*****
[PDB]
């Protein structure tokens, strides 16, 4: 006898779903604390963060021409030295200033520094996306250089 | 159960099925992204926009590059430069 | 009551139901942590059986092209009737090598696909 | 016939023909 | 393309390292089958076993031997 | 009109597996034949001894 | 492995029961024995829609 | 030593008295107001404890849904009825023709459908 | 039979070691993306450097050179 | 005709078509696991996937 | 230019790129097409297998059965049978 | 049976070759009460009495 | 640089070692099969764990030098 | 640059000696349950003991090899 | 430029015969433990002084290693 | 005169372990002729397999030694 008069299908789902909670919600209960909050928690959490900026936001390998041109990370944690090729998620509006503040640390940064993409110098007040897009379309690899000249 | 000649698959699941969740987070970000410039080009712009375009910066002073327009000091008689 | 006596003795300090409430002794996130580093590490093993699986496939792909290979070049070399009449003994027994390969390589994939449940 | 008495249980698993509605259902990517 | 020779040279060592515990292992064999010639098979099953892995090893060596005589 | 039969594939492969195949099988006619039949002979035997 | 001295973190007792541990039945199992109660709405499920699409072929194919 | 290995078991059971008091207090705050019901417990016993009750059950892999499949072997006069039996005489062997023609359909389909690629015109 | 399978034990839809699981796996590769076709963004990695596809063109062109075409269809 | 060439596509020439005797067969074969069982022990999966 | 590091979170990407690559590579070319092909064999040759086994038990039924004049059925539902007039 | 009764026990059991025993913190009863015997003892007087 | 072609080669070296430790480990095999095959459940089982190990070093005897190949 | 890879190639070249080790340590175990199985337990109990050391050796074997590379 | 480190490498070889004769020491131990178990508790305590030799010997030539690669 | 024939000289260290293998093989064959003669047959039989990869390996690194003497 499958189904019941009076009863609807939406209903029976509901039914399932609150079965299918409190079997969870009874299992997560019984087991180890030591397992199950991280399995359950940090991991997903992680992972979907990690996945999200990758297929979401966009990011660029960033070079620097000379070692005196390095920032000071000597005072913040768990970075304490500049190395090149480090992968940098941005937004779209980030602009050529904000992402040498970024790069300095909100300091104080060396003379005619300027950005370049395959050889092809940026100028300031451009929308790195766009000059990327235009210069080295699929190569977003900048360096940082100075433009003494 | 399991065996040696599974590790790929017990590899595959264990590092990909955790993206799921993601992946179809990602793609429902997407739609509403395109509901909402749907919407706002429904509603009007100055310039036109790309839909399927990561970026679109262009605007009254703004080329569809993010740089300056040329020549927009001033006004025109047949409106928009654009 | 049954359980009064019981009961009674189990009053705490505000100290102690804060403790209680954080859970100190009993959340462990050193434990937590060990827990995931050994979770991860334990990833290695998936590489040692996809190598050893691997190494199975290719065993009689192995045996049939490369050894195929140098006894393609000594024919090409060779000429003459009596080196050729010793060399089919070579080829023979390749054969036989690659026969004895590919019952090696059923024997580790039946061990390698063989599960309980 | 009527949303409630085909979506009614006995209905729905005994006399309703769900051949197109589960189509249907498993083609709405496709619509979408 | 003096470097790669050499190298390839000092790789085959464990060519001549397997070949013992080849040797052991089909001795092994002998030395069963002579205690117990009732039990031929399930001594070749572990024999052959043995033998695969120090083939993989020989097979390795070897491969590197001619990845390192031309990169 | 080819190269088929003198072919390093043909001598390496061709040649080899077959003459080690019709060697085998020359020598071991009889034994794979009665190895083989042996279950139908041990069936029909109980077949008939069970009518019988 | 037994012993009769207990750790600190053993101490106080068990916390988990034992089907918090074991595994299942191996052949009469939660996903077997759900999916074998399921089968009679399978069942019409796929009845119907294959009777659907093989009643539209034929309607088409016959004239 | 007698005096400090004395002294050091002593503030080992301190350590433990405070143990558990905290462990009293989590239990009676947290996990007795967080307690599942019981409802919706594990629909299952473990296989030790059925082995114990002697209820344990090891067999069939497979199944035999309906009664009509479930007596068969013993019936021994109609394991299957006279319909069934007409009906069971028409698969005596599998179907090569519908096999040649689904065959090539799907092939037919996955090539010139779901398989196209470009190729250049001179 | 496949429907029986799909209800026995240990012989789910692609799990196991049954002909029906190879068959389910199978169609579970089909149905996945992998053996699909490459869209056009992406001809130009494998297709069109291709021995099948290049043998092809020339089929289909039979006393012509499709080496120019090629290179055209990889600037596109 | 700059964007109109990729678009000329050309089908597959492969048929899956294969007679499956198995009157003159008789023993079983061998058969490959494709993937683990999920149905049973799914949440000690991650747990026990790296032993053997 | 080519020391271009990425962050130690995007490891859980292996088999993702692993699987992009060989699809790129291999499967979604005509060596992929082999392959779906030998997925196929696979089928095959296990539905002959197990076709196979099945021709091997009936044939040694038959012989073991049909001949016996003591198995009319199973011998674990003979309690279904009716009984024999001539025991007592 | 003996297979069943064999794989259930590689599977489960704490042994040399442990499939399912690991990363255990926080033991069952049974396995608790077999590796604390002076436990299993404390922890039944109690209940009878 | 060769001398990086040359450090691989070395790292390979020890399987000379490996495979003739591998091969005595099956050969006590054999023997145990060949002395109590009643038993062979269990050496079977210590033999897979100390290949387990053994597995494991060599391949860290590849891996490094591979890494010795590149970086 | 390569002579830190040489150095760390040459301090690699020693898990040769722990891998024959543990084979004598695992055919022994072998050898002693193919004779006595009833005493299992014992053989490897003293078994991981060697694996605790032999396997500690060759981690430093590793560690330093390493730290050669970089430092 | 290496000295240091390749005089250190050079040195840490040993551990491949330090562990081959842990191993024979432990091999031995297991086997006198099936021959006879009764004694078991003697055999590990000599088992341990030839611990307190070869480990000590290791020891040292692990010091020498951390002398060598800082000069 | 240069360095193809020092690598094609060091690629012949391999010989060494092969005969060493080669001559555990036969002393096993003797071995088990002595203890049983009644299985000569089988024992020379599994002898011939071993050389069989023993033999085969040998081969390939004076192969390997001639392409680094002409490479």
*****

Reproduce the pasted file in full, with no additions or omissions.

[PDB]
């Protein structure tokens, strides 16, 4: 006898779903604390963060021409030295200033520094996306250089 | 159960099925992204926009590059430069 | 009551139901942590059986092209009737090598696909 | 016939023909 | 393309390292089958076993031997 | 009109597996034949001894 | 492995029961024995829609 | 030593008295107001404890849904009825023709459908 | 039979070691993306450097050179 | 005709078509696991996937 | 230019790129097409297998059965049978 | 049976070759009460009495 | 640089070692099969764990030098 | 640059000696349950003991090899 | 430029015969433990002084290693 | 005169372990002729397999030694 008069299908789902909670919600209960909050928690959490900026936001390998041109990370944690090729998620509006503040640390940064993409110098007040897009379309690899000249 | 000649698959699941969740987070970000410039080009712009375009910066002073327009000091008689 | 006596003795300090409430002794996130580093590490093993699986496939792909290979070049070399009449003994027994390969390589994939449940 | 008495249980698993509605259902990517 | 020779040279060592515990292992064999010639098979099953892995090893060596005589 | 039969594939492969195949099988006619039949002979035997 | 001295973190007792541990039945199992109660709405499920699409072929194919 | 290995078991059971008091207090705050019901417990016993009750059950892999499949072997006069039996005489062997023609359909389909690629015109 | 399978034990839809699981796996590769076709963004990695596809063109062109075409269809 | 060439596509020439005797067969074969069982022990999966 | 590091979170990407690559590579070319092909064999040759086994038990039924004049059925539902007039 | 009764026990059991025993913190009863015997003892007087 | 072609080669070296430790480990095999095959459940089982190990070093005897190949 | 890879190639070249080790340590175990199985337990109990050391050796074997590379 | 480190490498070889004769020491131990178990508790305590030799010997030539690669 | 024939000289260290293998093989064959003669047959039989990869390996690194003497 499958189904019941009076009863609807939406209903029976509901039914399932609150079965299918409190079997969870009874299992997560019984087991180890030591397992199950991280399995359950940090991991997903992680992972979907990690996945999200990758297929979401966009990011660029960033070079620097000379070692005196390095920032000071000597005072913040768990970075304490500049190395090149480090992968940098941005937004779209980030602009050529904000992402040498970024790069300095909100300091104080060396003379005619300027950005370049395959050889092809940026100028300031451009929308790195766009000059990327235009210069080295699929190569977003900048360096940082100075433009003494 | 399991065996040696599974590790790929017990590899595959264990590092990909955790993206799921993601992946179809990602793609429902997407739609509403395109509901909402749907919407706002429904509603009007100055310039036109790309839909399927990561970026679109262009605007009254703004080329569809993010740089300056040329020549927009001033006004025109047949409106928009654009 | 049954359980009064019981009961009674189990009053705490505000100290102690804060403790209680954080859970100190009993959340462990050193434990937590060990827990995931050994979770991860334990990833290695998936590489040692996809190598050893691997190494199975290719065993009689192995045996049939490369050894195929140098006894393609000594024919090409060779000429003459009596080196050729010793060399089919070579080829023979390749054969036989690659026969004895590919019952090696059923024997580790039946061990390698063989599960309980 | 009527949303409630085909979506009614006995209905729905005994006399309703769900051949197109589960189509249907498993083609709405496709619509979408 | 003096470097790669050499190298390839000092790789085959464990060519001549397997070949013992080849040797052991089909001795092994002998030395069963002579205690117990009732039990031929399930001594070749572990024999052959043995033998695969120090083939993989020989097979390795070897491969590197001619990845390192031309990169 | 080819190269088929003198072919390093043909001598390496061709040649080899077959003459080690019709060697085998020359020598071991009889034994794979009665190895083989042996279950139908041990069936029909109980077949008939069970009518019988 | 037994012993009769207990750790600190053993101490106080068990916390988990034992089907918090074991595994299942191996052949009469939660996903077997759900999916074998399921089968009679399978069942019409796929009845119907294959009777659907093989009643539209034929309607088409016959004239 | 007698005096400090004395002294050091002593503030080992301190350590433990405070143990558990905290462990009293989590239990009676947290996990007795967080307690599942019981409802919706594990629909299952473990296989030790059925082995114990002697209820344990090891067999069939497979199944035999309906009664009509479930007596068969013993019936021994109609394991299957006279319909069934007409009906069971028409698969005596599998179907090569519908096999040649689904065959090539799907092939037919996955090539010139779901398989196209470009190729250049001179 | 496949429907029986799909209800026995240990012989789910692609799990196991049954002909029906190879068959389910199978169609579970089909149905996945992998053996699909490459869209056009992406001809130009494998297709069109291709021995099948290049043998092809020339089929289909039979006393012509499709080496120019090629290179055209990889600037596109 | 700059964007109109990729678009000329050309089908597959492969048929899956294969007679499956198995009157003159008789023993079983061998058969490959494709993937683990999920149905049973799914949440000690991650747990026990790296032993053997 | 080519020391271009990425962050130690995007490891859980292996088999993702692993699987992009060989699809790129291999499967979604005509060596992929082999392959779906030998997925196929696979089928095959296990539905002959197990076709196979099945021709091997009936044939040694038959012989073991049909001949016996003591198995009319199973011998674990003979309690279904009716009984024999001539025991007592 | 003996297979069943064999794989259930590689599977489960704490042994040399442990499939399912690991990363255990926080033991069952049974396995608790077999590796604390002076436990299993404390922890039944109690209940009878 | 060769001398990086040359450090691989070395790292390979020890399987000379490996495979003739591998091969005595099956050969006590054999023997145990060949002395109590009643038993062979269990050496079977210590033999897979100390290949387990053994597995494991060599391949860290590849891996490094591979890494010795590149970086 | 390569002579830190040489150095760390040459301090690699020693898990040769722990891998024959543990084979004598695992055919022994072998050898002693193919004779006595009833005493299992014992053989490897003293078994991981060697694996605790032999396997500690060759981690430093590793560690330093390493730290050669970089430092 | 290496000295240091390749005089250190050079040195840490040993551990491949330090562990081959842990191993024979432990091999031995297991086997006198099936021959006879009764004694078991003697055999590990000599088992341990030839611990307190070869480990000590290791020891040292692990010091020498951390002398060598800082000069 | 240069360095193809020092690598094609060091690629012949391999010989060494092969005969060493080669001559555990036969002393096993003797071995088990002595203890049983009644299985000569089988024992020379599994002898011939071993050389069989023993033999085969040998081969390939004076192969390997001639392409680094002409490479």